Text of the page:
haughty, hopeful, or ambitious

in an average day
an average woman will speak
20,000 words
an average man, 7,000 words
the balance, kept
drowned, while still kicking
in an average poem
and they are all
an average poet might pen 100 words
or maybe 300 hundred
on a haughty, hopeful, or ambitious day
the cool muzzle of a revolver
nestled in the divot of a temple
spares the travesties’ tragedy
for the wordless prophets
and after these decades
have ceased spinning
their amber-flicker strobe
which of us understands, fully
even a single thing
of any other?

tall canyons

I took a walk
through the bodies today
each and all
bathed in the gray of days
some still moaning
a few breathing
a last heavy sigh
and there beckoned
above the iniquitous din
a sparse-green hill
just ahead, tho soon crested
dipping next, into another shallow
another mud-bowl hollow
filled and writhing
with yet another, following
and another, after–
no majestic mountain peaks
piercing the horizon
and no tall canyons
in which to fall

ragged and frayed

it’ll happen
like it always does
like the hollow shine
in the frightened eyes
of the ragged and frayed
the silent moments
will become hours and days
the days will become weeks
the weeks, months
and one day
years from now
decades, perhaps
we’ll be living life
as much as life
ever lets us
and then something
will return
the memory
like a cursed gift
we’ll remember
that we’d once
loved someone
more than
we’d loved
and a wind
will blow over
the dust of our years
a wicked, whistling breeze
that only we two
can hear

top-shelf dreams

We kept our dreams on the top shelf, with the good liquor, tucked to the back, out of reach, saved for a time to come, saved for someday– but we both knew; each of the days pulled over the shadowy edge, swimming into earth’s arched-spine spinning ecstasy, explodes into her moist middle, tho never impregnating the bitch, never creating more time. She takes, and takes, and takes, until we are wholly spent, until we see the glaring stare of infinity, until we feel its hungering abyss grasp us by the wrists. And I suppose you’d like it if I wrote you a love poem, like I used to do. And I suppose I’d write one, my love, if it’d do either of us any damned good.

perhaps, a poet

blood-fist anarchy
might serve us
more honestly
than love, children
than greedy gods
my progeny
je suis charlie
they chanted
and screamed
still, the names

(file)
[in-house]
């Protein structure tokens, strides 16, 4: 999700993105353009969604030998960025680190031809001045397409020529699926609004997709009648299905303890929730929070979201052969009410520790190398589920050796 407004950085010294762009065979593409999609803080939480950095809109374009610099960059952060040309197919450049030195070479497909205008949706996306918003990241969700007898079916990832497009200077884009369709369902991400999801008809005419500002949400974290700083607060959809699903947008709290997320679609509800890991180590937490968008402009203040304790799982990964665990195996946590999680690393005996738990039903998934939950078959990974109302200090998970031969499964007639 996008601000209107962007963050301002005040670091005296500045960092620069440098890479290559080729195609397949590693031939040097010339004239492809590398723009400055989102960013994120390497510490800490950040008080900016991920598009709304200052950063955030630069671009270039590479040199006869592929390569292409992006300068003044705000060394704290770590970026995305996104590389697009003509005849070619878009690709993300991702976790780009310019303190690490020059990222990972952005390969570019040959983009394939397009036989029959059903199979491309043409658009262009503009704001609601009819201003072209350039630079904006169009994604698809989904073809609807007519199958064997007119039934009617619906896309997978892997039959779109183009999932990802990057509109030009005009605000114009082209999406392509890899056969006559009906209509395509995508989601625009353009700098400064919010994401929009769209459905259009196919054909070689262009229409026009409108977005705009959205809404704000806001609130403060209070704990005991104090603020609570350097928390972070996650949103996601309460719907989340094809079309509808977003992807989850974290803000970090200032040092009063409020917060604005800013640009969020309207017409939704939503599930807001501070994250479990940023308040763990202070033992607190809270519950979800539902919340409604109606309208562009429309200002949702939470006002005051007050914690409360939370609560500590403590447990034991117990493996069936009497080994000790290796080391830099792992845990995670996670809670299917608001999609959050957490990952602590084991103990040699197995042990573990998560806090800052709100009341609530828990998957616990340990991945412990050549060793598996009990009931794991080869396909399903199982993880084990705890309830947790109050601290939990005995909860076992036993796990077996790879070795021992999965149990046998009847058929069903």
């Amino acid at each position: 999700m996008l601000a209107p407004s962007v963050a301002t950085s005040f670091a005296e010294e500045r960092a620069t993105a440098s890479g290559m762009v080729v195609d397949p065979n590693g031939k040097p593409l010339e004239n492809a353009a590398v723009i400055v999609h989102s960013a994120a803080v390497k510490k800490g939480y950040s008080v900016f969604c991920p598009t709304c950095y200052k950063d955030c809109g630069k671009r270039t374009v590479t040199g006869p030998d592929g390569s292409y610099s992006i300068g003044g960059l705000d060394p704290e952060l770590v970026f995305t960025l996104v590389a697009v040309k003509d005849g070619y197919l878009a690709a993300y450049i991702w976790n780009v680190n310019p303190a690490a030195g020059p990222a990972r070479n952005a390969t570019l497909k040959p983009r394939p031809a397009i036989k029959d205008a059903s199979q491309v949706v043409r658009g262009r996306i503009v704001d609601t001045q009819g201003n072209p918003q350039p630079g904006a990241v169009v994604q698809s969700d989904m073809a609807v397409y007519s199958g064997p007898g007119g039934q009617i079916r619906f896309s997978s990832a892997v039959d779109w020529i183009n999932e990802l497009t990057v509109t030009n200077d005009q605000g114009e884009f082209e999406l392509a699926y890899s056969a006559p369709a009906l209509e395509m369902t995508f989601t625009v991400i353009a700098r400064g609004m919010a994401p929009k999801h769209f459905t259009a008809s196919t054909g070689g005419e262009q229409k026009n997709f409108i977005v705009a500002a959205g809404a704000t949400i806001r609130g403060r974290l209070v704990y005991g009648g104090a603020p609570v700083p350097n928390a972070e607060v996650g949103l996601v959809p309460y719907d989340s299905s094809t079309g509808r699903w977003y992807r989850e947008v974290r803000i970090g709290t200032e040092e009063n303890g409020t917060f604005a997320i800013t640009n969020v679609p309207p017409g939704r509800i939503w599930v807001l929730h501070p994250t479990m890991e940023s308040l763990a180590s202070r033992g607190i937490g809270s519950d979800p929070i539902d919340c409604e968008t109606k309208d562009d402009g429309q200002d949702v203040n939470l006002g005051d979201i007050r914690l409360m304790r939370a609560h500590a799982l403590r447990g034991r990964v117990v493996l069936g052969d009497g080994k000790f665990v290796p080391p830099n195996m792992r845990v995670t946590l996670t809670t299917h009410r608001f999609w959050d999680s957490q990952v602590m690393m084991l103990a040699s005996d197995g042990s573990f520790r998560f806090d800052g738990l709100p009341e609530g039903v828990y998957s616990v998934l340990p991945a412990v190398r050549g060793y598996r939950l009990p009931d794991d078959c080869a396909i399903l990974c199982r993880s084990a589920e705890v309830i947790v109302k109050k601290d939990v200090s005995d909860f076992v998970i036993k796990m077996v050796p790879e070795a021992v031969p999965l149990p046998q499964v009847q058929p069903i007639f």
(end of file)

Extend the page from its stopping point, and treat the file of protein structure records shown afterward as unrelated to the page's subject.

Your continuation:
the lonely stares
this spinning chalk-circle
riding stained-paper ships
on spilled-crimson rivers
among them
a poet
aye, perhaps–
the last
the best
the only
among them
a teacher
a prophet
a lover, true


they’d found a woman
tied, and burned
left, fetal, in the gravel
by the train tracks
north, a state or two
she used to live–
somewhere near here
in one of these
gray-shingle, red-brick towns
but I don’t remember
which town
she was from
and I don’t recall
her name
though I’d read it
in the inky-finger
I’d known it, once–

beautiful fools

pale, under winter’s twilight
love’s lace-gown apparition, silent
tho, its flowing aura, glowing
blurred, at the edges
of blind-beggary’s
ivory-eyed sight
like a counterfeit memory
the hues, bleeding
each another
reaching out–
the cold evening
my fingers’ warm skin
passes through–
night’s frozen breath
where once we’d been
on the hillsides–
on the green knolls–
where two
beautiful fools
had passed
our days
in summers’

not everyone

It was an empty store, filled with empty souls, tho the shelves, stocked, and everyone’s arms, and minds, filled with the nothing of everything that doesn’t matter. I slipped around the side aisle, away from the anxious crowd. I poured a self-serve coffee, and took it all in, like breathing again after being drowned– hearing the clatter and murmuring sounds, and the silence in between– where the truth of all things resides. People came and went, well dressed or dressed down, snappy haircuts, flat tops, and bright colors, wrinkles, and youth’s hip condescension, tho none of them interesting enough to write about.

You know, instantly, after writing enough poems, and nearly every instant, as it arrives, a new disappointment.

To my left, he wobbled, speechless, breathing loudly, his sunglasses perched crookedly on his furrowed forehead, and he fiddled with his coffee for long moments, trying to focus his eyes as his head bobbed and rolled on his shoulders. I could smell the liquor, the musky scent of ancient pain. He wore work boots, oddly small, speckled with paint, frayed denim jeans, weighing heavily, grubby with the stains of regret which never fully wipe off the skin, and I knew, instantly. Tho I felt badly for the others; not everyone can be a poem.


A mind grows weary of the rain’s falling assault, tho the sky never tires of its gray churn, and a mind starts to wonder– what is it under this spray-vandal’s heaven, that is real? Is any of this– sincerity, or is falsity the only sincerity which has ever been? Is there anyone– truthful, under this murky sky? Is there anyone smaller than themselves, would anyone dare become small enough to allow another to be, to just– be? Will the rain bring us flowers, lovers, will it gift us, with simplicity?